I got him to dance with me while I’m wearing a prom dress. I’m really into scripted comedy, so I liked having all the control on that one. Plus he was really funny, and dancing with him in a prom dress is actually something I’d dreamed about before I’d met him, so being able to make that specific dream come true was really fun.
Is the Kerri we see a caricature of a fan or a “character” or is it you?
It’s weird. It’s sort of a heightened version of me most of the time. It’s something we’ve played with a lot. In earlier episodes, it was definitely a heightened version of me, more aggressive and crazy, but I think now I’ve sort of toned down and now that people know who I am, and know what the show is, I give the people I interview the space to tell these great stories instead of me just being really aggressive at them.
We’re trying to find a nice balance, but a lot of it really is me being super excited and wanting to ask weird questions.
Not really. I’m a fan in general. I talk about things incessantly until my parents and friends are like, “Okay okay, enough already.”
I’ve been a storyteller in the storytelling community in New York City for a couple years now, and I’ve had a few stories that are about how I was obsessed with so-and-so and here’s a crazy story about how I met them on the train one day. I’ve had some superfan stories.
The whole idea for “Geeking Out” came about because I was freelancing for Adult Swim’s blog and I had pitched the editor an interview series where I would write these interviews with people I’m a super big fan of and ask these questions that only their biggest fans would ask, information that hasn’t been elsewhere published. But then I thought, if it’s a written interview I may only get phone calls or emails, so I thought I should pitch this as a video series so I can be in a room with them.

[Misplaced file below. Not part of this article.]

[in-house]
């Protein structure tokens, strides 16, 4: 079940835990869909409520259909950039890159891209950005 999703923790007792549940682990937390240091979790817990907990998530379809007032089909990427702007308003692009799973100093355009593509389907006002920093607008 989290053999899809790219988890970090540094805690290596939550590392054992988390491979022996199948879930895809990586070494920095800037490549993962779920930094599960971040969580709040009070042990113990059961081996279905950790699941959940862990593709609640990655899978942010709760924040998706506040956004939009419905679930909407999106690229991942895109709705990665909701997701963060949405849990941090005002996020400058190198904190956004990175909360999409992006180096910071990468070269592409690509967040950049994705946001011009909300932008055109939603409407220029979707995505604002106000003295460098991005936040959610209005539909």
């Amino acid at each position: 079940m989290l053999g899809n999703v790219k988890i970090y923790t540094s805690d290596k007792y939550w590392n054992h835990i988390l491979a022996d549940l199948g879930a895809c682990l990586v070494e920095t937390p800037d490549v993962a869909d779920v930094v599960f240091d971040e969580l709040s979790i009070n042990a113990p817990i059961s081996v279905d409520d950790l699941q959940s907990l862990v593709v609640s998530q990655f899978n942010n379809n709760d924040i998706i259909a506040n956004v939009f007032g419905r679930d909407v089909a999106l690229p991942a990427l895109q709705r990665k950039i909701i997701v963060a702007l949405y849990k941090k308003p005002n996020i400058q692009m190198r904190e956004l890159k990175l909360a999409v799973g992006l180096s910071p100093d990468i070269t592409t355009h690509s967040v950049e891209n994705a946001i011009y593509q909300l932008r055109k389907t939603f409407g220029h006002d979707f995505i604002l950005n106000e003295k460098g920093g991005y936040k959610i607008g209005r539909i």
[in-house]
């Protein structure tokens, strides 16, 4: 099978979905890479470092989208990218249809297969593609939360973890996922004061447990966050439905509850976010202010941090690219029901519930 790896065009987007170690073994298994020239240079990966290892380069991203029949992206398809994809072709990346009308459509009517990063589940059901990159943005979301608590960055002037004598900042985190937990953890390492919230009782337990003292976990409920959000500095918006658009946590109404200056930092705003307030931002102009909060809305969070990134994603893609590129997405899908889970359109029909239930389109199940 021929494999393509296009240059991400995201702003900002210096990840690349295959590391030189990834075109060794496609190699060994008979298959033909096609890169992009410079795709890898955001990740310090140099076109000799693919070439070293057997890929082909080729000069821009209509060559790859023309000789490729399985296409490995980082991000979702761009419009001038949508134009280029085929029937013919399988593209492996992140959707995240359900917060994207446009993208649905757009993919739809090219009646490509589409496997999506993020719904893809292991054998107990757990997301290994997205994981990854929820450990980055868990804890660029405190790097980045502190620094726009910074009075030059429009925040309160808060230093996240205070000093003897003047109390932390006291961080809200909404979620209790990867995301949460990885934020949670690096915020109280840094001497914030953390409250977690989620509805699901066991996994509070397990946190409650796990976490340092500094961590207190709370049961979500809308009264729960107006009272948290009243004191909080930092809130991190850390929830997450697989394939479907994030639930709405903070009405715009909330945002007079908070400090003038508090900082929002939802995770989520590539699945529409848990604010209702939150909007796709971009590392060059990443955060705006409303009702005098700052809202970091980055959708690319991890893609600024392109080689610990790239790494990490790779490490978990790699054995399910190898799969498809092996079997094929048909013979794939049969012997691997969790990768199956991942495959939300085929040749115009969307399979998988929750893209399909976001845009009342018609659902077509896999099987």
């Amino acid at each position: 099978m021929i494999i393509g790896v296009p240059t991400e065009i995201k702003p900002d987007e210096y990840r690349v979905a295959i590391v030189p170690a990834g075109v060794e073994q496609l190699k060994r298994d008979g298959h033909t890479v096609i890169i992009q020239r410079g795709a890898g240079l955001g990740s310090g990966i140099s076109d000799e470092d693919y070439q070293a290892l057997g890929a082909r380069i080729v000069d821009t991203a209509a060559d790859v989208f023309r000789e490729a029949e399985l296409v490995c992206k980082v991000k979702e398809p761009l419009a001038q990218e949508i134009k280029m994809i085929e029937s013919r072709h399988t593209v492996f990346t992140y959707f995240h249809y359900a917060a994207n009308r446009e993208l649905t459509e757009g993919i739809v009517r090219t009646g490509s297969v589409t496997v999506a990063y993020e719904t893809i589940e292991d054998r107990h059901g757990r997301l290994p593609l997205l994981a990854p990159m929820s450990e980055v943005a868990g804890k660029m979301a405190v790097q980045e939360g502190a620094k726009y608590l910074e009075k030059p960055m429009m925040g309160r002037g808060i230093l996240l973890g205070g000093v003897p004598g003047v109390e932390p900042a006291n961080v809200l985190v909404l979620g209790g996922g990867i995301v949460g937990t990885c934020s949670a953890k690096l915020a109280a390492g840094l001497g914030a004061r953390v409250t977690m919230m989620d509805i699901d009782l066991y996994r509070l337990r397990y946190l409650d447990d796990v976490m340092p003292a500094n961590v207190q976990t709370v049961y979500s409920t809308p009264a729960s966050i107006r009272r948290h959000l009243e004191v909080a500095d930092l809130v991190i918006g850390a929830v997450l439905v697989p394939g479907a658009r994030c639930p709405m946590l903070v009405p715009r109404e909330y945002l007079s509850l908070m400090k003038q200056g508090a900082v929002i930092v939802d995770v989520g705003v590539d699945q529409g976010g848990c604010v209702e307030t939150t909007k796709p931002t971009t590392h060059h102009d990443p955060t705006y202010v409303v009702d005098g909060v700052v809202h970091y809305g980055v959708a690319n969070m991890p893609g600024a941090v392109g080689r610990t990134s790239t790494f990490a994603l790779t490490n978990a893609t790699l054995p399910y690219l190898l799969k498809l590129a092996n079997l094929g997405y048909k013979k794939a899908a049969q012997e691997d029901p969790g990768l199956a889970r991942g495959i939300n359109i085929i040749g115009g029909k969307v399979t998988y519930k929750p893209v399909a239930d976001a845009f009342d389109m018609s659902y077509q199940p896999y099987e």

The goal was to pitch it to Adult Swim or Turner Broadcasting and have it up on their blog or with them in some way. I went out to L.A. and got the interview with Matthew Gray Gubler, which was amazing because he didn’t know me and I had no examples of the show to show him, so he took a blind leap of faith in doing it. I made the episode, [but] then while I was editing it with my friend, Adult Swim cancelled their blog. I just had this show I’d made. I’d heard of, at the time, all of these YouTube partnerships—this was about a year and a half ago and I emailed these companies with the episodes and one of the first ones to reply was Bedrocket Media who runs Official Comedy and I went in and had a meeting with them and they were like, “Yeah, let’s do this as a show!” It’s just kind of grown from there.
Do you ever freak out the celebrity guests with your enthusiasm?
They’ve usually seen a video before, or when they sit down, I say, “You know what this is, right?” The guests have had fun doing it, I think. If somebody’s on a press tour talking about the same stuff over and over again, this gives them the opportunity to talk about something else.
I definitely do my homework; I do my research; I make sure I know this person front and back so I can come up with what I think are the most fun questions. I look at old interviews to see what they’ve been asked, so I can ask maybe what they haven’t been asked for.
Fandom in comedy is popular right now. You see it on Jimmy Fallon’s show where he acts like everyone’s biggest fan, or on MTV’s Nikki & Sara where they freak out over Justin Timberlake and Beyoncé. Is that your natural style?